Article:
Reading the title of this post can either produce anxiety or give your soul rest. If you claim to follow Jesus, there’s a chance it leads to both.
The title is drawn from a line in Rudy, a biographical sports film released in 1993. My father has been repeating the line which the title of this article quotes consistently as of late, almost as if to directly uproot my desire to often convince myself that, yes, I can play God. The more he repeats it, the more I am humbled and learn, no, I am not God nor will I ever be. Nevertheless, there is a reason we need to humble our hearts on a daily basis. There is a God and I am not Him. Rinse, wash, repeat.
Throughout scripture, we see Biblical figures “playing God” and trying to enact a sort of man-made sovereignty in their lives. From Adam and Eve to Jesus’ disciples we are shown explicitly that we are certainly not God but also that we were never meant to be. In contrast to these failed attempts at seeing exactly why we are not God, there is hope found elsewhere.
Consider John the Baptist. John was a man who spent his life in the wilderness until the word of God came to him and prompted him to go into the region around the Jordan proclaiming a baptism of repentance for the forgiveness of sins (see Luke 3:2&3). John’s words alone caused some to question whether or not he himself was the Christ. Many would perhaps expect him to respond by taking some credit. Others perhaps would point out that he may have never even met Jesus. However, John’s answer should reveal to us how self-seeking we are. He responds not by making his own name great or rattling off what great things he has done but instead makes way for Jesus. To only add to his humble manner, John states that he is not worthy to untie the straps of Jesus’ sandals. This required extreme humility and submission. This required an understanding that although John’s ministry was important, one who was better and greater would soon come. To untie a pair of sandals, one would expect to have to kneel down. John seemed to not only know this but want this. To kneel at the feet of his Savior would simply personify his ministry. To kneel at the feet of his Savior would be to completely surrender.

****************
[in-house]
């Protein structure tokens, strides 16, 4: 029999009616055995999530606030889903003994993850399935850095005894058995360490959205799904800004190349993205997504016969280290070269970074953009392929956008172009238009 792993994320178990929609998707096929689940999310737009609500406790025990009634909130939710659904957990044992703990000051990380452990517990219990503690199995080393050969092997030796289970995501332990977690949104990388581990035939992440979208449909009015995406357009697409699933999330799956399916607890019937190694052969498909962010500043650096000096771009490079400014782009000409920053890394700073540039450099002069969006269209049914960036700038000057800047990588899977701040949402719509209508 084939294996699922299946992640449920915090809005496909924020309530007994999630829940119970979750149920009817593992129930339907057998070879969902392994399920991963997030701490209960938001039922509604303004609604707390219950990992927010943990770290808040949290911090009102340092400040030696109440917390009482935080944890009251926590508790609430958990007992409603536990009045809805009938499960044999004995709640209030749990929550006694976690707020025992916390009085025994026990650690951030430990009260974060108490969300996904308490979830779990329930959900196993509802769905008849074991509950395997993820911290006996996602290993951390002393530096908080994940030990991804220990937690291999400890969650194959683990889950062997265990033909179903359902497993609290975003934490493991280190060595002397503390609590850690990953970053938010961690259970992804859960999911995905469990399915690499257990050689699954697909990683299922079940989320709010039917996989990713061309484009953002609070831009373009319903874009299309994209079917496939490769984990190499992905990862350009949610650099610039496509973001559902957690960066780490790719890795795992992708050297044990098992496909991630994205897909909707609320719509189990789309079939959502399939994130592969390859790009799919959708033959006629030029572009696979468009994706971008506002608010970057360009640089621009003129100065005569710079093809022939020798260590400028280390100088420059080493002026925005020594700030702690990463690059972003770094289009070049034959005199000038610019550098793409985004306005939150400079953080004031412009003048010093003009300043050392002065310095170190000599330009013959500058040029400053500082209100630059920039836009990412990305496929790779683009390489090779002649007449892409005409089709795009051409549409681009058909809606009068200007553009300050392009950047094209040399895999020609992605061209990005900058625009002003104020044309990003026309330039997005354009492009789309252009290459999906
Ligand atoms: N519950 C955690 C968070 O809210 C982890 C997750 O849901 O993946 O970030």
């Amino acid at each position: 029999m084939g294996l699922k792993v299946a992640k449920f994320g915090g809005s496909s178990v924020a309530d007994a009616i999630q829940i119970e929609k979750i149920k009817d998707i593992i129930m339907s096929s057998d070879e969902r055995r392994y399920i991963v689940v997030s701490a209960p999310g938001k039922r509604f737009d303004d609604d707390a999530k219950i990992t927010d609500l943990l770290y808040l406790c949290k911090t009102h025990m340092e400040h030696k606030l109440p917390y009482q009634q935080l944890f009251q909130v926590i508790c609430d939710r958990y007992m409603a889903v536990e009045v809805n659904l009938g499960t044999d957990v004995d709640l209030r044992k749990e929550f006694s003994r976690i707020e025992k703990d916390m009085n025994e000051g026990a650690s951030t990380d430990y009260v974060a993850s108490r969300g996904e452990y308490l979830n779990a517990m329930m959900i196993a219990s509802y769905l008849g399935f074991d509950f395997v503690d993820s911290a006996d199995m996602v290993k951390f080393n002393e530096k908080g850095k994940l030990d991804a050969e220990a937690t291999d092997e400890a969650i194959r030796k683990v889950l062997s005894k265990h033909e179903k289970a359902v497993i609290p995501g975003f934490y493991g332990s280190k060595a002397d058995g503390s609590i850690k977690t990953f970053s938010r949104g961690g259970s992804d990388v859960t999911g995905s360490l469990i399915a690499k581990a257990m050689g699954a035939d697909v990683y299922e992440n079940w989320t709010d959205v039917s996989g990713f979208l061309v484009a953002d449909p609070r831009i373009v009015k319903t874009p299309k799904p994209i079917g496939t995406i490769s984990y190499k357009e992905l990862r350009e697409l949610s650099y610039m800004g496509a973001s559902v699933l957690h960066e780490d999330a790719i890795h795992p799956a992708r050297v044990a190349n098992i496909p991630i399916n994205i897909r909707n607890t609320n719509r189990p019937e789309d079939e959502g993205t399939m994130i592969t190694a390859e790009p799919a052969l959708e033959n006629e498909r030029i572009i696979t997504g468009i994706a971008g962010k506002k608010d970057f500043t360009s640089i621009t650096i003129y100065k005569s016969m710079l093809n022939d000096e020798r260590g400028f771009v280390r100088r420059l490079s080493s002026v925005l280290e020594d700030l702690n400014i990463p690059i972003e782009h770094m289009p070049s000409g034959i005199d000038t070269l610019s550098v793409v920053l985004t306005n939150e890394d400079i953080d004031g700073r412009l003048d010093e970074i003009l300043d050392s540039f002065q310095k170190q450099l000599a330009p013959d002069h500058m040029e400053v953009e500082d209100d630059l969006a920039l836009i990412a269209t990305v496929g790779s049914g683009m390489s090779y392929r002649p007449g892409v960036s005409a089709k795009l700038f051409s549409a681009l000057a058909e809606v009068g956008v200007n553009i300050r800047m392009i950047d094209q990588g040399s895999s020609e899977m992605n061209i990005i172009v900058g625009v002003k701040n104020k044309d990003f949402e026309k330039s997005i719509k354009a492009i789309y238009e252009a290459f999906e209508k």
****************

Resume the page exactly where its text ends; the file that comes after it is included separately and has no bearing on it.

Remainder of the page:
Is this the way of our hearts? Do we make way for Jesus and readily admit that He is mightier than we are? Do we seek complete surrender as we kneel at the feet of Jesus? Too often not.
Rather than make way for Jesus, we promote ourselves to ring-leader. If you are anything like me, you do this like clockwork. It is rare that I find myself not looking to stand in as the interim-savior. I have seen this play out most in relationships with others. A people pleaser to a fault, I love to convince myself that I hold things together. In friendships, I always imagine dystopias in which all of my friends abandon one another because I have failed to bring them together. In dating relationships, I look to rescue. These selfish acts do not honor God. God is our sole rescue. Only in God are meaningful relationships found and edified. Our pride is out in the open. It ensnares us. It captivates us and always has. It is what Adam and Eve fell to in the garden. It is what the disciples were ridden with.
My mind always seems to dart to movie scenes in which a character is trapped in quick sand and only sinks quicker as they work to get themselves out. To escape pride requires not resistance but compliance; not control but submission. We cannot shake ourselves free.
Now, may our hearts and minds find peace in knowing that yes, God is present and sovereign and no, these will never be descriptors of ourselves. May we join in praise singing, “Then I shall bow in humble adoration, and there proclaim, “My God, how great Thou art”. Enjoy the dialogue from the movie.
Rudy: Maybe I haven’t prayed enough.
Father Cavanaugh: I don’t think that’s the problem. Praying is something we do in our time, the answers come in God’s time.
Rudy: If I’ve done everything I possibly can, can you help me?
Father Cavanaugh: Son, in thirty-five years of religious study, I’ve come up with only two hard, incontrovertible facts; there is a God, and, I’m not Him.
There is a God. I am not Him.
To escape pride requires not resistance but compliance; not control but submission.